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Local roads and cycleways: Winter maintenance

Highways By Michael Florance, Associate Engineer – 26 January 2023

Cycle path with building in the background on a snowy winter day with a pale blue sky


Michael in a light green open collar shirt smiling in front of a living wall

Michael Florance

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After the latest spell of crystallising water vapour weather, we can once again reflect on the inadequacy of the UK’s infrastructure and maintenance regimes when dealing with snow. Although it was not quite the USA’s bomb cyclone level of snow, we still saw people, traffic and goods coming to a grinding halt. One group facing the challenges of commuting during such weather is cyclists. Simply put, pursuing active travel when the UK has been hit by snow is almost impossible.

I’ve seen and heard countless examples of cycleways, footways, greenways, and bridleways being unrideable. At the same time, I am confident that no driver would accept the space allocated for vehicles on roads being left undriveable. The question that we need to answer, then, is why can’t we maintain the spaces for cyclists (and pedestrians) as well as we do for vehicles? I’m not saying we need to be perfect, but in most cases it seems like we don’t even try. The Highways Act places a legal obligation of maintenance on highway authorities – this includes winter maintenance. And if we are talking highways, that includes all useable parts of adopted highways, which then extends to cycleways.

We can look to other nations, such as Denmark, for how to do better. I’m perhaps being both harsh and optimistic in equal measure by referencing the cycling capital – but we should at least aspire to replicate how they treat their cyclists. In the same way that we in the UK categorise our roads by vehicle use and accessibility for winter maintenance, in the likes of Denmark this is extended to pathways and cycleways.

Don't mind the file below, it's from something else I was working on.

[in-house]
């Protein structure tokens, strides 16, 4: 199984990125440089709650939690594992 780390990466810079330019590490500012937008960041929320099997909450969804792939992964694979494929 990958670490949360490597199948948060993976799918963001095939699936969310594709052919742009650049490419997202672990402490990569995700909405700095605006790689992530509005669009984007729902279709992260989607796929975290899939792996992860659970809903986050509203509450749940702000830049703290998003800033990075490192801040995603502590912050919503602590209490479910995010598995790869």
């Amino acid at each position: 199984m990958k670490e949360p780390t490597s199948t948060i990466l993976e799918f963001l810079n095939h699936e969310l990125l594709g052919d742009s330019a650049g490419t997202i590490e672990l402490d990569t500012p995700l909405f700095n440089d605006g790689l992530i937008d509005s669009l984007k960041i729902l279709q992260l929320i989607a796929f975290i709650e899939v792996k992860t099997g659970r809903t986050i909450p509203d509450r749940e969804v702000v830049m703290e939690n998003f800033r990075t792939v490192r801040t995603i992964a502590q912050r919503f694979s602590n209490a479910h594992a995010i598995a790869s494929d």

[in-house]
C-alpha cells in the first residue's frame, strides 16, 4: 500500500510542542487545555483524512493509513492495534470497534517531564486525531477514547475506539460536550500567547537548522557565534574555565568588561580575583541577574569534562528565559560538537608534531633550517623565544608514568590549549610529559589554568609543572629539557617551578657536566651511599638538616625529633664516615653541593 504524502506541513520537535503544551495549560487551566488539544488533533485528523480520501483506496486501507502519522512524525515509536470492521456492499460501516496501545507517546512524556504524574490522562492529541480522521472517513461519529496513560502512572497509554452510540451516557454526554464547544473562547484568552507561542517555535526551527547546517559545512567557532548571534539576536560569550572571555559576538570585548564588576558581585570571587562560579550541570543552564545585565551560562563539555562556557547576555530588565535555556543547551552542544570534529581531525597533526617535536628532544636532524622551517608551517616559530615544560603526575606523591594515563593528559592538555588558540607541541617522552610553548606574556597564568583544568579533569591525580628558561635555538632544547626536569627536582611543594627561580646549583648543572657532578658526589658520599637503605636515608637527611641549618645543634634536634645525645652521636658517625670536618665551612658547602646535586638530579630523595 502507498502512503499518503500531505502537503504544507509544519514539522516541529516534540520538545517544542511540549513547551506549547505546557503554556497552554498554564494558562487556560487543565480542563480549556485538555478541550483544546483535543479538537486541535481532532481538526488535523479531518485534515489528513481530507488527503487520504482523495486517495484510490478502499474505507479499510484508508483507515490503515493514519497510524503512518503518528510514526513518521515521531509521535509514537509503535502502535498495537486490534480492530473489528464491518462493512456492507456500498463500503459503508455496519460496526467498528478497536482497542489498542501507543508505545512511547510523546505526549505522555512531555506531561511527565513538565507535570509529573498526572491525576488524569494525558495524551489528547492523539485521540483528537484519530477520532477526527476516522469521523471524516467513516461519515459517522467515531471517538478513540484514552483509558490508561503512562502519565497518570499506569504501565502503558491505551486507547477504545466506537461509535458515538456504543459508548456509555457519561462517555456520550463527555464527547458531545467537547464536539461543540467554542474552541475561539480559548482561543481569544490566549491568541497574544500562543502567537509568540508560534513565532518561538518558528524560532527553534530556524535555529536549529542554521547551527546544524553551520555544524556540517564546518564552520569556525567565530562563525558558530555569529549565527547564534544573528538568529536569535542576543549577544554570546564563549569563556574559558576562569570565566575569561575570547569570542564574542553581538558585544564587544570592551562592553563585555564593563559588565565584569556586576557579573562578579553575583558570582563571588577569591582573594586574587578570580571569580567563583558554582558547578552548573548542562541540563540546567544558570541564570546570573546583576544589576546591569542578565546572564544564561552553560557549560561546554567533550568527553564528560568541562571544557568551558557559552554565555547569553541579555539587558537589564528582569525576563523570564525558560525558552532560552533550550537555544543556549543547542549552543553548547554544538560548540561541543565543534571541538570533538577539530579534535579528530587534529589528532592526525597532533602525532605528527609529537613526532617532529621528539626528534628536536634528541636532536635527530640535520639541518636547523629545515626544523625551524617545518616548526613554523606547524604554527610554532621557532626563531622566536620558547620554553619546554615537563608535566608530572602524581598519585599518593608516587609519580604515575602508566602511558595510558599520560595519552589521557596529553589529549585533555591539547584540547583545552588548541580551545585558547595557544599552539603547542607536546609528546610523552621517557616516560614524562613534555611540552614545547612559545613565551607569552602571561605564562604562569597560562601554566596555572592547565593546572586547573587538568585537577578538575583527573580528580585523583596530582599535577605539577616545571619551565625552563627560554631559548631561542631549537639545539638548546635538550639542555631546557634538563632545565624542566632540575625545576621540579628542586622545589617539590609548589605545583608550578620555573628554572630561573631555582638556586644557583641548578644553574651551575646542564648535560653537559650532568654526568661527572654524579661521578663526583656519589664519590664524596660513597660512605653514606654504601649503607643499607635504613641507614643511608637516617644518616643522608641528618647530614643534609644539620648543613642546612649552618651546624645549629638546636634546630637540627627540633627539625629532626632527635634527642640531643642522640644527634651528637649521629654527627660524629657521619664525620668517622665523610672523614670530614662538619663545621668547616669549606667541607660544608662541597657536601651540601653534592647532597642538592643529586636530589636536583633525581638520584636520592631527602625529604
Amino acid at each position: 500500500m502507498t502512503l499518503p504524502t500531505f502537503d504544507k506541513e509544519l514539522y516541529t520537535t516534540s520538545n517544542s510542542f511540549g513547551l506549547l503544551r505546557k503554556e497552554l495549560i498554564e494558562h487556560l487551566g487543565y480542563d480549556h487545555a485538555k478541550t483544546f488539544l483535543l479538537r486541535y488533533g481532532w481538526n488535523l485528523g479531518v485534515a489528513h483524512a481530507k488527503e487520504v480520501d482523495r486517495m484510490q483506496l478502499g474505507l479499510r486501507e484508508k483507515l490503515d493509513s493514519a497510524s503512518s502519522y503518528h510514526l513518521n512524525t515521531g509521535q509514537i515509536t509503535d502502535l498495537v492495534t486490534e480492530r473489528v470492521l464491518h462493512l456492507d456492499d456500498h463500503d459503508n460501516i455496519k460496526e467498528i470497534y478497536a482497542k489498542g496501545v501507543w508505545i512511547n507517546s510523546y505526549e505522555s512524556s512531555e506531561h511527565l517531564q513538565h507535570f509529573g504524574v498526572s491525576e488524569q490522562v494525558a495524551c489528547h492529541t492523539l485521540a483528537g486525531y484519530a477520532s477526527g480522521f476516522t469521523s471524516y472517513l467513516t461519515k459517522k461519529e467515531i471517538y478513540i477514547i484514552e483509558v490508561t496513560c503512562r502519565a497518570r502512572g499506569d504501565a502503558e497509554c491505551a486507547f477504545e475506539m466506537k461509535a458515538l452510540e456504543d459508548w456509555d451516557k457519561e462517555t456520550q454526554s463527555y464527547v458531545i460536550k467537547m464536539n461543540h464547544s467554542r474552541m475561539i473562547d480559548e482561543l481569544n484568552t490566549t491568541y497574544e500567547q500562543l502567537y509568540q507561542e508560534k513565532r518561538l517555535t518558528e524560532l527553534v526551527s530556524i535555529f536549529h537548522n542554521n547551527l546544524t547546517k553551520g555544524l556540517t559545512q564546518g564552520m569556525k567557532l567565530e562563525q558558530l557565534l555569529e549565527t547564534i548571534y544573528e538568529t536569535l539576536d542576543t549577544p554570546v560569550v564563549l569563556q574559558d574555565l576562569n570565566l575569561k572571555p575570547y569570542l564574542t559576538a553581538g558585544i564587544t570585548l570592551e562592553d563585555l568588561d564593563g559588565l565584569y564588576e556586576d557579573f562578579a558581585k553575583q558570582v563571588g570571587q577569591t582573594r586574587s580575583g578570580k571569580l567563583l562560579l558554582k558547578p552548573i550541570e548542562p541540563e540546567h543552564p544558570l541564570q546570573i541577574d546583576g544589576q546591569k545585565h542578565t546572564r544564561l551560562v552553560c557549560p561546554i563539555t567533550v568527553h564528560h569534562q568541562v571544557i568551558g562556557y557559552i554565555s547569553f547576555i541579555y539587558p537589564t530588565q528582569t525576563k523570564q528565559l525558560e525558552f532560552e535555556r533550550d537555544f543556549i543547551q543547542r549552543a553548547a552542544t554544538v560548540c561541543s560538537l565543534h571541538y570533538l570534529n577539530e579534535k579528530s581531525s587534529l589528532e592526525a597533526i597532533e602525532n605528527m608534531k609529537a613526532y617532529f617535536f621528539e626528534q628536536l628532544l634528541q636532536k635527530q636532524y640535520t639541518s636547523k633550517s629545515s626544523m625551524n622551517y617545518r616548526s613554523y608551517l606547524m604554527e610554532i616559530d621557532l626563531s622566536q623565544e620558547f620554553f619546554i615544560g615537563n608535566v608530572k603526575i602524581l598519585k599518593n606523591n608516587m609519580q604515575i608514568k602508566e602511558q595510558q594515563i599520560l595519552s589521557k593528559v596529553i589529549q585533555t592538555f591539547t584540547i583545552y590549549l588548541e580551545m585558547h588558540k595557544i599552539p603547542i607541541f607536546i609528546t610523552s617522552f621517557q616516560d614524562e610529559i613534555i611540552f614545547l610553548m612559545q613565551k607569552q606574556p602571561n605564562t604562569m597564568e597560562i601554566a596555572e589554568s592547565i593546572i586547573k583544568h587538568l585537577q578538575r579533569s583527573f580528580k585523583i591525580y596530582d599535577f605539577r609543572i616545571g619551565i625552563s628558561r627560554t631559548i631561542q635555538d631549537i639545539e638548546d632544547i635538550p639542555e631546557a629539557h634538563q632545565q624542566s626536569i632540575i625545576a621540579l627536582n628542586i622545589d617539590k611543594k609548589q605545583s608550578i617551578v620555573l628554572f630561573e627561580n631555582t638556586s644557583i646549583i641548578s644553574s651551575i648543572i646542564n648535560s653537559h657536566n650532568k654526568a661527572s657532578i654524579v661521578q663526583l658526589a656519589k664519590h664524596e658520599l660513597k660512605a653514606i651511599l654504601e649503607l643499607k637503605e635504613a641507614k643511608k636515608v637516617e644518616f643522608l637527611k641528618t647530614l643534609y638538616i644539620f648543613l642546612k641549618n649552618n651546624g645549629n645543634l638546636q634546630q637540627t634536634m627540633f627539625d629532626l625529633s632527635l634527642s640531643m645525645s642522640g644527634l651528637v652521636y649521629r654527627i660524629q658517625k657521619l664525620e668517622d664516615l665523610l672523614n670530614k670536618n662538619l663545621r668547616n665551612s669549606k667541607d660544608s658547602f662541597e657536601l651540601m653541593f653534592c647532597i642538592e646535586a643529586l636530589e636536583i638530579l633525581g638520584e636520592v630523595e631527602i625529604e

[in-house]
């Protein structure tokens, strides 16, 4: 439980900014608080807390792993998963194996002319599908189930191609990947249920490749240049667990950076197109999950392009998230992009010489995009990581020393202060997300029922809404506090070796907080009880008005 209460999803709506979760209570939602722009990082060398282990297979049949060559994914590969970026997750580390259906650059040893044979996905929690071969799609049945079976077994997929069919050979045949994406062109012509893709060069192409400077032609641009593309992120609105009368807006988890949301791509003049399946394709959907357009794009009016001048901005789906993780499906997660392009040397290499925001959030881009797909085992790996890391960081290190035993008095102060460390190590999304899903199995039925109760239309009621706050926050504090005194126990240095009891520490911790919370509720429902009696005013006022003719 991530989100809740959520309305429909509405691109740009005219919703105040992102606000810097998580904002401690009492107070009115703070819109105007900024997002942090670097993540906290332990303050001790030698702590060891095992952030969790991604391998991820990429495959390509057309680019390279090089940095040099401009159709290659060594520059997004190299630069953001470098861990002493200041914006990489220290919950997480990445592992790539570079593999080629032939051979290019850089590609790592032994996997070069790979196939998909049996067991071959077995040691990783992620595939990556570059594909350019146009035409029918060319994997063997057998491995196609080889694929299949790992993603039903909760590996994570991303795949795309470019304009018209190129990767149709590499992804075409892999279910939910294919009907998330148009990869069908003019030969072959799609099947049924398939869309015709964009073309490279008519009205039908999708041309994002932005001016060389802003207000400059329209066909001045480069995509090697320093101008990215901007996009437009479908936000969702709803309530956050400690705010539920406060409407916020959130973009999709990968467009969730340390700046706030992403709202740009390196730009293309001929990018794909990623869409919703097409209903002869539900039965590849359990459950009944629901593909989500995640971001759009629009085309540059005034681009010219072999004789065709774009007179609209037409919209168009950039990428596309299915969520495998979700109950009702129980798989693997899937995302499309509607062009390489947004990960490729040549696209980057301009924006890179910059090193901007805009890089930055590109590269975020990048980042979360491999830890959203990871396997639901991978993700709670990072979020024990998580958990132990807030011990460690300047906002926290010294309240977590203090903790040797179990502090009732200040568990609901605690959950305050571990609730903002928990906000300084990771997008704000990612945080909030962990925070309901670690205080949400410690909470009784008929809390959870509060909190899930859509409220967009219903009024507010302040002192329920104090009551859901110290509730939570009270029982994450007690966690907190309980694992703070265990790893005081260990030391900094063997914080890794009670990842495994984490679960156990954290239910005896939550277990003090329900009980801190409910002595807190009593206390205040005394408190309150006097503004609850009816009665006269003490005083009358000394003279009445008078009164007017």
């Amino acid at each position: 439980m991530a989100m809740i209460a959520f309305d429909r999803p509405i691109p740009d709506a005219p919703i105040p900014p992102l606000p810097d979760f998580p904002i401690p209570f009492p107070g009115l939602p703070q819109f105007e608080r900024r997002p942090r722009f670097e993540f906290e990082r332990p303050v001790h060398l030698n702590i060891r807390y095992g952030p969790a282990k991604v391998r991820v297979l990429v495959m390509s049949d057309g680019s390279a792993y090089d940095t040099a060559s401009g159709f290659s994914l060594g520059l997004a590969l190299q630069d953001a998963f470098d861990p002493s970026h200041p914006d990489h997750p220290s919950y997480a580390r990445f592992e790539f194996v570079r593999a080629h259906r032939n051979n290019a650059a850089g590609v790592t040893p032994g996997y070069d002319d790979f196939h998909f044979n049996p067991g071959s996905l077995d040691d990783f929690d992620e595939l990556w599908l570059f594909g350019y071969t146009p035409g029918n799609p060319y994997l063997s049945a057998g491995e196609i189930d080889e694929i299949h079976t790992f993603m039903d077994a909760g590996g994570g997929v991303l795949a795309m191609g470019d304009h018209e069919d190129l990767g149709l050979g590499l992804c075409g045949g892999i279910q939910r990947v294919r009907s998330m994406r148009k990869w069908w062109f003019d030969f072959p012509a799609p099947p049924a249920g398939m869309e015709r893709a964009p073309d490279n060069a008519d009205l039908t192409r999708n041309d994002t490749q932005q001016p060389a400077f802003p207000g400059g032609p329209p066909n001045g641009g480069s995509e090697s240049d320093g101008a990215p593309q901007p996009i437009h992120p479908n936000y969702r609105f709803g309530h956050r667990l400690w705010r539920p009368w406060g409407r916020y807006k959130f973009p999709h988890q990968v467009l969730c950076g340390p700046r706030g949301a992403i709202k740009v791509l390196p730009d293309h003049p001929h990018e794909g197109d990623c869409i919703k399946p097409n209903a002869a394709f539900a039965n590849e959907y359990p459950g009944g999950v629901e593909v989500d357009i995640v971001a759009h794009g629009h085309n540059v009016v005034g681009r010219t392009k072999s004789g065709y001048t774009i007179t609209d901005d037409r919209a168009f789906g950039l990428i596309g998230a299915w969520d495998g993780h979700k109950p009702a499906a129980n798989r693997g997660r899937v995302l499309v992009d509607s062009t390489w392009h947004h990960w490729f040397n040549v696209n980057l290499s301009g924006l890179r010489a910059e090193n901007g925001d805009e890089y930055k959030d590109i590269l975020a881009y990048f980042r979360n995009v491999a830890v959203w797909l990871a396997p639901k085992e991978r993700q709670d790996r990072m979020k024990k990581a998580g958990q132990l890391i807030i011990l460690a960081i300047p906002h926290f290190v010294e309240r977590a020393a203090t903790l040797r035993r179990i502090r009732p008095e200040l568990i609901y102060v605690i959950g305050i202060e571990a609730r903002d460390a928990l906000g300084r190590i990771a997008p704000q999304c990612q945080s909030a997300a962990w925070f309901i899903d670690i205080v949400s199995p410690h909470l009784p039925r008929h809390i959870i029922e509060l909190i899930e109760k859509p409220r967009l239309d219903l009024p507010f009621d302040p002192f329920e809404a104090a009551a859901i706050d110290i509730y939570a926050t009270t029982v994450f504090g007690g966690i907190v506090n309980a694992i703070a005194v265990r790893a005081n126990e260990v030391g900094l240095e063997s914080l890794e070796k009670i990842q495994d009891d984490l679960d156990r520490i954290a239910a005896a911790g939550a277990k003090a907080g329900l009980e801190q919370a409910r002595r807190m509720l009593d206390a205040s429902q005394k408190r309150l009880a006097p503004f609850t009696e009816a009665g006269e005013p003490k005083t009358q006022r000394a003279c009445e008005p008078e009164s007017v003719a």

There are going to be questions on budget, but if we are serious about promoting year-round active travel in the UK, our maintenance regimes need to change and follow suit. Cycleways need a high level of service to be continually maintained, otherwise they pose a serious risk to cyclists. Even without snowfall, we need a high level of service. Wet or damp surfaces can freeze overnight when temperatures drop, and ice can then be even more of a problem. Do we need response teams on-hand like we have for the gritting of carriageways?

Around November/December 2022, there was a growing sense of dissatisfaction with the maintenance of footways and cycleways, so we are beginning to see change. For the first time ever, I saw a great example of a UK region taking winter maintenance of cycleways seriously, with the London Borough of Waltham Forest sweeping and clearing their dedicated cycle lane on the A172.

While there are challenges, particularly with accessing some cycleways, higher service levels can be achieved. Copenhagen have shown it’s possible, and so has Waltham Forest. Active Travel England just announced £32.9million of investment to create a national network of experts. And I hope that proper, long term, winter maintenance strategists are included on the list.